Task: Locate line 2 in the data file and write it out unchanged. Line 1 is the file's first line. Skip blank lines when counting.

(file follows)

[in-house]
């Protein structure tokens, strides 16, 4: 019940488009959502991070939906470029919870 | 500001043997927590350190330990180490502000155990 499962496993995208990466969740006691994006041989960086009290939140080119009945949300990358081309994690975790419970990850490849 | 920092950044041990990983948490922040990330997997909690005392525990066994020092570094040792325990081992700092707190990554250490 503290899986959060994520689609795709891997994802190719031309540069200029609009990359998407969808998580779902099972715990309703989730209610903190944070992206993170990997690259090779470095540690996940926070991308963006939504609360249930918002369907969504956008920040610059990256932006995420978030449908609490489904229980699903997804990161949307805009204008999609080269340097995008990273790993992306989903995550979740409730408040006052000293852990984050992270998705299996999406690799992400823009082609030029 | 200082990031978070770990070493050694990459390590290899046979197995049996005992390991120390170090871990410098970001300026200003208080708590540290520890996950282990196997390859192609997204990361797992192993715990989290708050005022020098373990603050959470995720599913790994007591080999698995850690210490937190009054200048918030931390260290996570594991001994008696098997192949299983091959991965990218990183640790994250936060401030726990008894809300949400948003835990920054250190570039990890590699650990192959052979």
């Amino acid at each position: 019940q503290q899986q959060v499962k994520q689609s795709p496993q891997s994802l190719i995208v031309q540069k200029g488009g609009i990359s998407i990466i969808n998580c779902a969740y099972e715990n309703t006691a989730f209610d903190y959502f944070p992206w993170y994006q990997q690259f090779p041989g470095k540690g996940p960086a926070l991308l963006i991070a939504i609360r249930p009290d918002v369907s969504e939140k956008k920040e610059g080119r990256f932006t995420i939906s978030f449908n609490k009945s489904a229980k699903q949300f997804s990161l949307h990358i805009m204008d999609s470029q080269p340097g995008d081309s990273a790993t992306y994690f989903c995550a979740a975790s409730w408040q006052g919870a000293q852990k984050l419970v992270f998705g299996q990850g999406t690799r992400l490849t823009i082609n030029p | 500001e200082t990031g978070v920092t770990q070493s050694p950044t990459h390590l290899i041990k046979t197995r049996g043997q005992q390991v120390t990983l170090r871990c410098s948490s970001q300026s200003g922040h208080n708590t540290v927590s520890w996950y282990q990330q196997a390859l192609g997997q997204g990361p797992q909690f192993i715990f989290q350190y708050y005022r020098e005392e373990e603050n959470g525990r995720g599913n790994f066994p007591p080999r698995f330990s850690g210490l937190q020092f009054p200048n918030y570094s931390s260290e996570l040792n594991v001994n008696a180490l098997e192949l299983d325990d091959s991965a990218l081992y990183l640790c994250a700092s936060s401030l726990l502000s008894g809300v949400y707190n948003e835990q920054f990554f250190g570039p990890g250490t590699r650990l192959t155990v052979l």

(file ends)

């Protein structure tokens, strides 16, 4: 019940488009959502991070939906470029919870 | 500001043997927590350190330990180490502000155990 499962496993995208990466969740006691994006041989960086009290939140080119009945949300990358081309994690975790419970990850490849 | 920092950044041990990983948490922040990330997997909690005392525990066994020092570094040792325990081992700092707190990554250490 503290899986959060994520689609795709891997994802190719031309540069200029609009990359998407969808998580779902099972715990309703989730209610903190944070992206993170990997690259090779470095540690996940926070991308963006939504609360249930918002369907969504956008920040610059990256932006995420978030449908609490489904229980699903997804990161949307805009204008999609080269340097995008990273790993992306989903995550979740409730408040006052000293852990984050992270998705299996999406690799992400823009082609030029 | 200082990031978070770990070493050694990459390590290899046979197995049996005992390991120390170090871990410098970001300026200003208080708590540290520890996950282990196997390859192609997204990361797992192993715990989290708050005022020098373990603050959470995720599913790994007591080999698995850690210490937190009054200048918030931390260290996570594991001994008696098997192949299983091959991965990218990183640790994250936060401030726990008894809300949400948003835990920054250190570039990890590699650990192959052979």